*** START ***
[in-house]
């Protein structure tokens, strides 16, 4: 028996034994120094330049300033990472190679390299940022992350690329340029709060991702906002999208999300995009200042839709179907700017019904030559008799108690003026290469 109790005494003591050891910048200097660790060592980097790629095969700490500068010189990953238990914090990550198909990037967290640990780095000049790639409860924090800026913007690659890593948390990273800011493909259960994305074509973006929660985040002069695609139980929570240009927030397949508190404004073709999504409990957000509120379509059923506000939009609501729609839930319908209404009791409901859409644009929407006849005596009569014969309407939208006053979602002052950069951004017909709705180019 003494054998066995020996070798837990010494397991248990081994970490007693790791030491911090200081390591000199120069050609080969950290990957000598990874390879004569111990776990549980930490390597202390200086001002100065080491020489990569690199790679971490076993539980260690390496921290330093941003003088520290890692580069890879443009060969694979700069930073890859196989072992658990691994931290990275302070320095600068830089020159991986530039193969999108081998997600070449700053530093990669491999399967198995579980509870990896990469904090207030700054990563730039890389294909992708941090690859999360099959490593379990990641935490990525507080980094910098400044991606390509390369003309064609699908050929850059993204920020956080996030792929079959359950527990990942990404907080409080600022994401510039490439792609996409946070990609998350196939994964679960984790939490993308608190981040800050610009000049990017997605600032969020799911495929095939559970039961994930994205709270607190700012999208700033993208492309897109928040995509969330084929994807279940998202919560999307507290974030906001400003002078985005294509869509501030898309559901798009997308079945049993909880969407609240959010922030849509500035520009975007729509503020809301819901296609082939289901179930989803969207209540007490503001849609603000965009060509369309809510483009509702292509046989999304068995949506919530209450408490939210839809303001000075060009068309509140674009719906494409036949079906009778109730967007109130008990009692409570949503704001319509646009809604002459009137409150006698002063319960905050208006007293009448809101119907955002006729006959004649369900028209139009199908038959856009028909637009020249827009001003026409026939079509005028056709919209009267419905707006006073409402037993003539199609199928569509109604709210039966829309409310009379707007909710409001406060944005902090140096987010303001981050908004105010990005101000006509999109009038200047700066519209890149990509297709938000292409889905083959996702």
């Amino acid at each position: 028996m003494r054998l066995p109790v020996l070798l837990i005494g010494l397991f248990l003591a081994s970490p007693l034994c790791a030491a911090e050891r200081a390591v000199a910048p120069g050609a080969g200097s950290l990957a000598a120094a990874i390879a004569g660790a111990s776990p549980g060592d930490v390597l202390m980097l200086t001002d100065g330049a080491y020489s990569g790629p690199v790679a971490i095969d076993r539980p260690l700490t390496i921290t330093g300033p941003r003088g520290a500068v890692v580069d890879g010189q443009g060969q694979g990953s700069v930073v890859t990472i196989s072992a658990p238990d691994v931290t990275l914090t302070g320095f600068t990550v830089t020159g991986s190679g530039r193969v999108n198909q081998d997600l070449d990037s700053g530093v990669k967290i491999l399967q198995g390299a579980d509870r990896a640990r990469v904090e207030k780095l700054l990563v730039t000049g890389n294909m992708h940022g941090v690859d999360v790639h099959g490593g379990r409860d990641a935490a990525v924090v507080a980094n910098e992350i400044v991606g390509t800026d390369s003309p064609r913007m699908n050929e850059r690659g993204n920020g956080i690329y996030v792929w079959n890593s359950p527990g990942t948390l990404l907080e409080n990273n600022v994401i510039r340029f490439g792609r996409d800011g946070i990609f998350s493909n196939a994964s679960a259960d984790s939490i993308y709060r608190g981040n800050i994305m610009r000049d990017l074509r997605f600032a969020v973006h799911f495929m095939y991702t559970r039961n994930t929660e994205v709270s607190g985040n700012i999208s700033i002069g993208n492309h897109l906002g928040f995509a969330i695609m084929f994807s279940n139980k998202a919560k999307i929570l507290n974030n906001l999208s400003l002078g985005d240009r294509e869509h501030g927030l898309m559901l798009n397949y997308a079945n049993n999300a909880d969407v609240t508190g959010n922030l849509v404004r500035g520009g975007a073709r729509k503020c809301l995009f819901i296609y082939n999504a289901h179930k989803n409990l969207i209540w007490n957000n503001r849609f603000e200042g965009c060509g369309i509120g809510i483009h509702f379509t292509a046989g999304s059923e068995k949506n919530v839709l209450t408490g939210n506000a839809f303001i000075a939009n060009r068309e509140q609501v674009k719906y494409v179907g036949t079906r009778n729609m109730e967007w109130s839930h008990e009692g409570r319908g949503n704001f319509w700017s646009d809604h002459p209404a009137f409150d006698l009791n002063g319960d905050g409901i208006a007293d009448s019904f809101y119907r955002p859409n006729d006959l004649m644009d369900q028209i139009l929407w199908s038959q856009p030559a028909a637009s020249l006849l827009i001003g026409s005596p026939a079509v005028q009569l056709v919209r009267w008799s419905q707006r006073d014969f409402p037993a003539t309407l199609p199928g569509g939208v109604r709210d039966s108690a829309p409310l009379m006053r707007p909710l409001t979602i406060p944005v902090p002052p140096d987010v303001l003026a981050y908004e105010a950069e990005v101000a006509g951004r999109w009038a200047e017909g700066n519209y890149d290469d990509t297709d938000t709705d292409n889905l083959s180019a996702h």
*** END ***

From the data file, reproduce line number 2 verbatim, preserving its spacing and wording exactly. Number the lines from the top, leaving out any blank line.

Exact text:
């Protein structure tokens, strides 16, 4: 028996034994120094330049300033990472190679390299940022992350690329340029709060991702906002999208999300995009200042839709179907700017019904030559008799108690003026290469 109790005494003591050891910048200097660790060592980097790629095969700490500068010189990953238990914090990550198909990037967290640990780095000049790639409860924090800026913007690659890593948390990273800011493909259960994305074509973006929660985040002069695609139980929570240009927030397949508190404004073709999504409990957000509120379509059923506000939009609501729609839930319908209404009791409901859409644009929407006849005596009569014969309407939208006053979602002052950069951004017909709705180019 003494054998066995020996070798837990010494397991248990081994970490007693790791030491911090200081390591000199120069050609080969950290990957000598990874390879004569111990776990549980930490390597202390200086001002100065080491020489990569690199790679971490076993539980260690390496921290330093941003003088520290890692580069890879443009060969694979700069930073890859196989072992658990691994931290990275302070320095600068830089020159991986530039193969999108081998997600070449700053530093990669491999399967198995579980509870990896990469904090207030700054990563730039890389294909992708941090690859999360099959490593379990990641935490990525507080980094910098400044991606390509390369003309064609699908050929850059993204920020956080996030792929079959359950527990990942990404907080409080600022994401510039490439792609996409946070990609998350196939994964679960984790939490993308608190981040800050610009000049990017997605600032969020799911495929095939559970039961994930994205709270607190700012999208700033993208492309897109928040995509969330084929994807279940998202919560999307507290974030906001400003002078985005294509869509501030898309559901798009997308079945049993909880969407609240959010922030849509500035520009975007729509503020809301819901296609082939289901179930989803969207209540007490503001849609603000965009060509369309809510483009509702292509046989999304068995949506919530209450408490939210839809303001000075060009068309509140674009719906494409036949079906009778109730967007109130008990009692409570949503704001319509646009809604002459009137409150006698002063319960905050208006007293009448809101119907955002006729006959004649369900028209139009199908038959856009028909637009020249827009001003026409026939079509005028056709919209009267419905707006006073409402037993003539199609199928569509109604709210039966829309409310009379707007909710409001406060944005902090140096987010303001981050908004105010990005101000006509999109009038200047700066519209890149990509297709938000292409889905083959996702």